Editorial: Cemeteries should be cared forCemeteries like the one at Pine bend are home to much of Rosemount’s history, and it is a cause for concern that in some cases there is nobody willing to care for them
There is a lot of history in Rosemount’s cemeteries. The city’s founding families have members buried there. There are graves that go back more than 100 years, veterans whose service includes the Civil War.
It is a remarkable resource for people interested in genealogy, and there is a chance at least some of them could disappear.
The people in charge of Rosemount’s Pine Bend Cemetery have become concerned in recent years that their operations are no longer sustainable. The group of volunteers that manages the cemetery is made up of older residents -- they range in age from 77 to 92 -- and some of whom would prefer to hand their position over to someone younger.
The problem is, there are few young people interested in taking on the job.
The city of Rosemount turned down the Pine Bend association a few years ago. A deal with local veterans’ groups fell through. The county might take over eventually if the group were willing to abandon the cemetery for some undefined time, but none of the association members, all of whom have relatives in the cemetery, is eager to do that.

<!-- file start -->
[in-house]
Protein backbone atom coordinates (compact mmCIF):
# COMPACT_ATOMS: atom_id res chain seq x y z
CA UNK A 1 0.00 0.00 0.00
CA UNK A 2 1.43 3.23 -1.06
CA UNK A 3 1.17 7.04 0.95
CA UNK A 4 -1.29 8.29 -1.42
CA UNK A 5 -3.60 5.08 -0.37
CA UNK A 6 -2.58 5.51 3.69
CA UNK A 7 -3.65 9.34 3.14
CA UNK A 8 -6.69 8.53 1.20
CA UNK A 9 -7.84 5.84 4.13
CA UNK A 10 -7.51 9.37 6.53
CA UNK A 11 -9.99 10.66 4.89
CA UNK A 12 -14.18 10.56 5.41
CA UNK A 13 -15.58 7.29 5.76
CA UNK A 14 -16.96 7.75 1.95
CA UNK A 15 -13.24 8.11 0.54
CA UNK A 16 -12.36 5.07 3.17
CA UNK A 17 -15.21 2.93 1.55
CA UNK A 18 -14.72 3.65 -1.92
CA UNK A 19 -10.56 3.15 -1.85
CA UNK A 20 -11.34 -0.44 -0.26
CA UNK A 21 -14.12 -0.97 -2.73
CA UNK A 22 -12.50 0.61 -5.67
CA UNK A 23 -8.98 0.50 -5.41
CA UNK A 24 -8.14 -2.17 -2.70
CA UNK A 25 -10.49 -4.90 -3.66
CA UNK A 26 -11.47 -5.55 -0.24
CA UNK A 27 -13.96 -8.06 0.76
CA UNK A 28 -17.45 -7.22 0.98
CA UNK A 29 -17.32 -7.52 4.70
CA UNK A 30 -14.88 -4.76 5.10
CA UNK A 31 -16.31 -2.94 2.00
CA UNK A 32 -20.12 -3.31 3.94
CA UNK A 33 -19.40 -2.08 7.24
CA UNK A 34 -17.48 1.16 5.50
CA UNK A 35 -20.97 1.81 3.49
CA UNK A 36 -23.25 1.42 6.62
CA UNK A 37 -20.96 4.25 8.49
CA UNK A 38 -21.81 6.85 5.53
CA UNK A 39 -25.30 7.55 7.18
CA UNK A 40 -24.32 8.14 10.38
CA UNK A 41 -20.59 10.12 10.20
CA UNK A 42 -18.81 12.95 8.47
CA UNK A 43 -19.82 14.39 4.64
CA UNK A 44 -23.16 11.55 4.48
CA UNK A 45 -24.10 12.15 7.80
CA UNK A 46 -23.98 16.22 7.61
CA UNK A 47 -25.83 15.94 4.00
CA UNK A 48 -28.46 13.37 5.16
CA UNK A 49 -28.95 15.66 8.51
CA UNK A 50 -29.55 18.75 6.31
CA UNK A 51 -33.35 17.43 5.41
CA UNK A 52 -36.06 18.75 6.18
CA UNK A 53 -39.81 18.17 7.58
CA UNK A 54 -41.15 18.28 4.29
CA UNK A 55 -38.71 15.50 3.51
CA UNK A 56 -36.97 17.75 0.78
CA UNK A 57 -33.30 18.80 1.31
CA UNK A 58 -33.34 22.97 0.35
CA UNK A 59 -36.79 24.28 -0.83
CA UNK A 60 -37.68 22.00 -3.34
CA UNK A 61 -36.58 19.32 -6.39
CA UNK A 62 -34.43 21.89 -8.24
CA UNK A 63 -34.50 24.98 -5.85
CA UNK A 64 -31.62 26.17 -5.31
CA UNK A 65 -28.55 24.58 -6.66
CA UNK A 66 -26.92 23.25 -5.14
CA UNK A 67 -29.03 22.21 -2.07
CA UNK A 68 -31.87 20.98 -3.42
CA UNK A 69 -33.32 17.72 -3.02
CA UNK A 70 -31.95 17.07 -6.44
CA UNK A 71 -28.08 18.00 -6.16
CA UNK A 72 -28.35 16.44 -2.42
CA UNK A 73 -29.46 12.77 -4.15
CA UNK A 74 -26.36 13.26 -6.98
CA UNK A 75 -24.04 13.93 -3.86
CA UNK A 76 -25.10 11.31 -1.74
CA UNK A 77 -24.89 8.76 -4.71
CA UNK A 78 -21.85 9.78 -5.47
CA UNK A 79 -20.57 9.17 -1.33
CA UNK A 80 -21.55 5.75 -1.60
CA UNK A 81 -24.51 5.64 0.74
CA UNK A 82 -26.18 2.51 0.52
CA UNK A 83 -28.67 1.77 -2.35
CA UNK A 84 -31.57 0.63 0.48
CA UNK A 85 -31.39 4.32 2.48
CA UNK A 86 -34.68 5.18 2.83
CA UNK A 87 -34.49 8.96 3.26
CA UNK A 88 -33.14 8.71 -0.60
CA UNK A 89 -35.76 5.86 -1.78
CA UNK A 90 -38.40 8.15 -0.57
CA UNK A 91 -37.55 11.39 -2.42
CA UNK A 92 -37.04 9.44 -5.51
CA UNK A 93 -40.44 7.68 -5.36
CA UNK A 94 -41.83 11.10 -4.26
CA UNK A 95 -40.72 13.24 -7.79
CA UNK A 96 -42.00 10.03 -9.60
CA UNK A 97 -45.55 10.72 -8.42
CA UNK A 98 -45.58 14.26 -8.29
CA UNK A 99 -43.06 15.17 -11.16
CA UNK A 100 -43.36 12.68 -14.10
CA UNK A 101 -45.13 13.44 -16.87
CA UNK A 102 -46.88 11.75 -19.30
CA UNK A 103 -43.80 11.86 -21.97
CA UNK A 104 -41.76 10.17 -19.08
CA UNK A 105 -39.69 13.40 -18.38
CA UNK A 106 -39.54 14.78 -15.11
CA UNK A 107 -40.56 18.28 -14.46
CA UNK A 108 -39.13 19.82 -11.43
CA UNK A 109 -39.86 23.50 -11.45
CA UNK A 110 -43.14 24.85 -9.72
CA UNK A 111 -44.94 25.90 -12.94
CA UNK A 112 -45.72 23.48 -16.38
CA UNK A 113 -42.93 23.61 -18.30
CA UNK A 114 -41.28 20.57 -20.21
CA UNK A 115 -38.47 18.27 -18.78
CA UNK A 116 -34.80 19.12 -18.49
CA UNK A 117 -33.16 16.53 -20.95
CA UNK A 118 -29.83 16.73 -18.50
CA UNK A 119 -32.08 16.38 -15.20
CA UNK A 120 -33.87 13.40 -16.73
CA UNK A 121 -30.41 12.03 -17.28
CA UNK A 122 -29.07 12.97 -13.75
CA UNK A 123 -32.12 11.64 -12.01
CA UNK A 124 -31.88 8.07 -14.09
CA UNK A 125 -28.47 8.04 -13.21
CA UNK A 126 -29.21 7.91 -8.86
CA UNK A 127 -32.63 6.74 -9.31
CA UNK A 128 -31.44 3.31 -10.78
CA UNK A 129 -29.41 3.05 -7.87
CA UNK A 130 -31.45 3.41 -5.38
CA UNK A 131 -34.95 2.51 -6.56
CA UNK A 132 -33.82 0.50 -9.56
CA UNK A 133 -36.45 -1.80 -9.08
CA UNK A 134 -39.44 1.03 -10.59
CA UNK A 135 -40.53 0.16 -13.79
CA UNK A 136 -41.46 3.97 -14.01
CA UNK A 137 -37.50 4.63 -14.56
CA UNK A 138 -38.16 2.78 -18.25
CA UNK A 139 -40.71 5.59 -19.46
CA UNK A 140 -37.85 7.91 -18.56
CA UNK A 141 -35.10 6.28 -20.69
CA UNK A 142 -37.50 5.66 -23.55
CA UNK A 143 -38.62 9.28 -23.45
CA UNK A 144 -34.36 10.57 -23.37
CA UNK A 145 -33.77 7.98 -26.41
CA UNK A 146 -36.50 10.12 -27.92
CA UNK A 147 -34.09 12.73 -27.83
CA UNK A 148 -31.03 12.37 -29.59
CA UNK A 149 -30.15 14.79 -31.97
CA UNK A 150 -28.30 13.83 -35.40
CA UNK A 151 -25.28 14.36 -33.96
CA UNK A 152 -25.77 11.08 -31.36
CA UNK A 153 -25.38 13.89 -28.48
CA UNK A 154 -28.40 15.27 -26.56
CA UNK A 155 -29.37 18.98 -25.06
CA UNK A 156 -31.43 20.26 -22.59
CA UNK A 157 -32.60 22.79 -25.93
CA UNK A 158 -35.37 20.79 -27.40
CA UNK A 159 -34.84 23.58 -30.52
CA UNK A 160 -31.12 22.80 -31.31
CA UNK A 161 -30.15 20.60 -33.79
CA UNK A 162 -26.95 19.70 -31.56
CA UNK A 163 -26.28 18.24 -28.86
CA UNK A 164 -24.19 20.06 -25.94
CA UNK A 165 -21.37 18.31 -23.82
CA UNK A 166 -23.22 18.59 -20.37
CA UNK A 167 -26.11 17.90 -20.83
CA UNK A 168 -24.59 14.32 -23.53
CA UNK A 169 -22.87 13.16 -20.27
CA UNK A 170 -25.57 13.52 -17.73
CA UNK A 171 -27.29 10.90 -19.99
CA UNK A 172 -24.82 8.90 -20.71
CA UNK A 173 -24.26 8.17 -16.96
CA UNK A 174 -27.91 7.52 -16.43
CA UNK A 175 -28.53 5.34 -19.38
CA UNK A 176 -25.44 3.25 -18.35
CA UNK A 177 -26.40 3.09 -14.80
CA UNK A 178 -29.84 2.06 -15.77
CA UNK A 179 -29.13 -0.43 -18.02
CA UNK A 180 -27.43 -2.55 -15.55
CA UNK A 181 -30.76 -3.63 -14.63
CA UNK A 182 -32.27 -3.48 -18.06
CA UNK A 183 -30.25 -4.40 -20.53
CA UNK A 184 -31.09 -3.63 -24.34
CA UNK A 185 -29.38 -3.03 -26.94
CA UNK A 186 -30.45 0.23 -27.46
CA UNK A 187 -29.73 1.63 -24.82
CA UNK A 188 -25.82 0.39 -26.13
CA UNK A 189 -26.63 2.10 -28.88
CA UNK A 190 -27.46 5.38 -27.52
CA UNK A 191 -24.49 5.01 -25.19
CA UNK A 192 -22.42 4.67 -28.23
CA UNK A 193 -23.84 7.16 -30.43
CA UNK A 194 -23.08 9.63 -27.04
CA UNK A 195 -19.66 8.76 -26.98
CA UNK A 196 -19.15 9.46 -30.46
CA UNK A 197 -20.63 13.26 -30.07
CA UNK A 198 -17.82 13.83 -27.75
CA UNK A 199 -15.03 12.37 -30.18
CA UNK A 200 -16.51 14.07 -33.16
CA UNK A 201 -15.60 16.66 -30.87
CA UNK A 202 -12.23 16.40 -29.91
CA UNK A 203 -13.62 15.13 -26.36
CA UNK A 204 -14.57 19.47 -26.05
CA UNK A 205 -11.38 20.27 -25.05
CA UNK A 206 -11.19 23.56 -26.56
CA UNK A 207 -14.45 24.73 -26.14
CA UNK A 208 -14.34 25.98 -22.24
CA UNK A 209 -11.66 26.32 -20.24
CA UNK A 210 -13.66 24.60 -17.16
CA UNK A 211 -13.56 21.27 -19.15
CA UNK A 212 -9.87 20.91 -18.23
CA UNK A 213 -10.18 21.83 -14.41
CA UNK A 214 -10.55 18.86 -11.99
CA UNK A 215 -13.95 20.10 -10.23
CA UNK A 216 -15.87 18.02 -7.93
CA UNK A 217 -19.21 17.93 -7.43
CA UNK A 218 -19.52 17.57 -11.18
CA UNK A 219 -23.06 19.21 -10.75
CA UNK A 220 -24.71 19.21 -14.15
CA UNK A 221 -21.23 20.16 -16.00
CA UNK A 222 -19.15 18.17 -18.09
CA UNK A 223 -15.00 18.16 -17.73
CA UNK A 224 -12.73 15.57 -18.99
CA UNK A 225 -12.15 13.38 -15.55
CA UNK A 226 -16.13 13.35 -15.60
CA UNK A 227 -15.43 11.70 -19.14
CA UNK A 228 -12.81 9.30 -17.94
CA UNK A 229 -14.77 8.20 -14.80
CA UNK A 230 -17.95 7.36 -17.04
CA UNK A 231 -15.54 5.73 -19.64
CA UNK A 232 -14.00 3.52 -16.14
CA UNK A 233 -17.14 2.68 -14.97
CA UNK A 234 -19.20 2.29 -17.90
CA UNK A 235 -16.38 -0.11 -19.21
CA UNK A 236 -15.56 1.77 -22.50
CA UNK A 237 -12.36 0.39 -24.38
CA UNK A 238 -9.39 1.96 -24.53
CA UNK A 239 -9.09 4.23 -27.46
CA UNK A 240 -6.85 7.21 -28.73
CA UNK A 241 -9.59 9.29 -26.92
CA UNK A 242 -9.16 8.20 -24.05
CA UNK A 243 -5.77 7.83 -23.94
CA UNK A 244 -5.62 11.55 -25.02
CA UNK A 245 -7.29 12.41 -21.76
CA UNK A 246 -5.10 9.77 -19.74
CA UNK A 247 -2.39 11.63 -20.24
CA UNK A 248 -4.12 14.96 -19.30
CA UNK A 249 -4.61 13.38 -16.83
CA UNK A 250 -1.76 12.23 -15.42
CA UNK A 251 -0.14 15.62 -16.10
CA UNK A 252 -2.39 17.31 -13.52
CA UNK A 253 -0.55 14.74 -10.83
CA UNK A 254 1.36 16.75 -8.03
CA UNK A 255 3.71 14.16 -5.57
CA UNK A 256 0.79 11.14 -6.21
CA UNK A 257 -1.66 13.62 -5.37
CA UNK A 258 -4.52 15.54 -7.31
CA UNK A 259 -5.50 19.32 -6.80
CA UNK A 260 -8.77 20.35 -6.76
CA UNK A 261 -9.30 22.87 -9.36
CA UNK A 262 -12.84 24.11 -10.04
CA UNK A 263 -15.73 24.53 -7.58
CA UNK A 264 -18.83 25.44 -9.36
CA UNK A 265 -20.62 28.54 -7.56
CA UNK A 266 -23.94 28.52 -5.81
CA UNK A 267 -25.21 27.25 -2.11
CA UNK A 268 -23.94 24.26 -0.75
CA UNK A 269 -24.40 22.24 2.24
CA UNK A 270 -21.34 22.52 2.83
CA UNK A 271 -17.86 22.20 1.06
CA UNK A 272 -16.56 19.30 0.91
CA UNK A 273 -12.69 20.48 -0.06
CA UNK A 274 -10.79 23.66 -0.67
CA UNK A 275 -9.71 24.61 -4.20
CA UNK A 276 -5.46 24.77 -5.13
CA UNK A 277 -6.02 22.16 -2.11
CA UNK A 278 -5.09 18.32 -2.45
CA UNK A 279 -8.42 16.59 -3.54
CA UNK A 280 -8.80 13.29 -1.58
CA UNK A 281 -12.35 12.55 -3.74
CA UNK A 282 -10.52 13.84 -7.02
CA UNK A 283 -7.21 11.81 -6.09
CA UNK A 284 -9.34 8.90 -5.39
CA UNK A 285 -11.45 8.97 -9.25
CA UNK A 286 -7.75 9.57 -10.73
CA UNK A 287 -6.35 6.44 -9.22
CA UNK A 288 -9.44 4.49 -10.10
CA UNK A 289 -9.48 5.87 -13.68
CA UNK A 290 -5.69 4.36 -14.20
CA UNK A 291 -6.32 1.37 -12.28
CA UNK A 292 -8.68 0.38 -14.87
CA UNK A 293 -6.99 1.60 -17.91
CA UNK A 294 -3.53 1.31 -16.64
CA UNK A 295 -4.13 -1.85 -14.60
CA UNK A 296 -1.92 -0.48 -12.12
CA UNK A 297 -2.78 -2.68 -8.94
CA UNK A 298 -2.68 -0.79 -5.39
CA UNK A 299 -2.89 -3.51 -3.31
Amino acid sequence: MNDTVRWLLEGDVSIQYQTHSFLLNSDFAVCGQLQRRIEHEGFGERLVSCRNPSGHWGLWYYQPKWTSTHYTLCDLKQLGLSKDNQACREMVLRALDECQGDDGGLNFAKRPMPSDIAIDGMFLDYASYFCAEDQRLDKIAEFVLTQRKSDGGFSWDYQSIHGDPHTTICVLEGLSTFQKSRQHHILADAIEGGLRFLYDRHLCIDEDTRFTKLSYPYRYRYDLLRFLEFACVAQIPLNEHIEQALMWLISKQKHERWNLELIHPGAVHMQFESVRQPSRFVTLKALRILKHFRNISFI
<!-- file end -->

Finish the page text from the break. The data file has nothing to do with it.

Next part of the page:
If nobody steps forward, graves that have stood for decades, and in some cases more than a century, could disappear in the near future beneath tall grass and weeds.
That would be a shame. Cemeteries like Pine Bend are among the most tangible links Rosemount has to its past. They are pieces of history that interested visitors can stroll through, seeing the names of some of the people who settled this area.
We don’t know what the answer is to help ensure the future of these resources. But we hope there are people out there willing to step forward and try.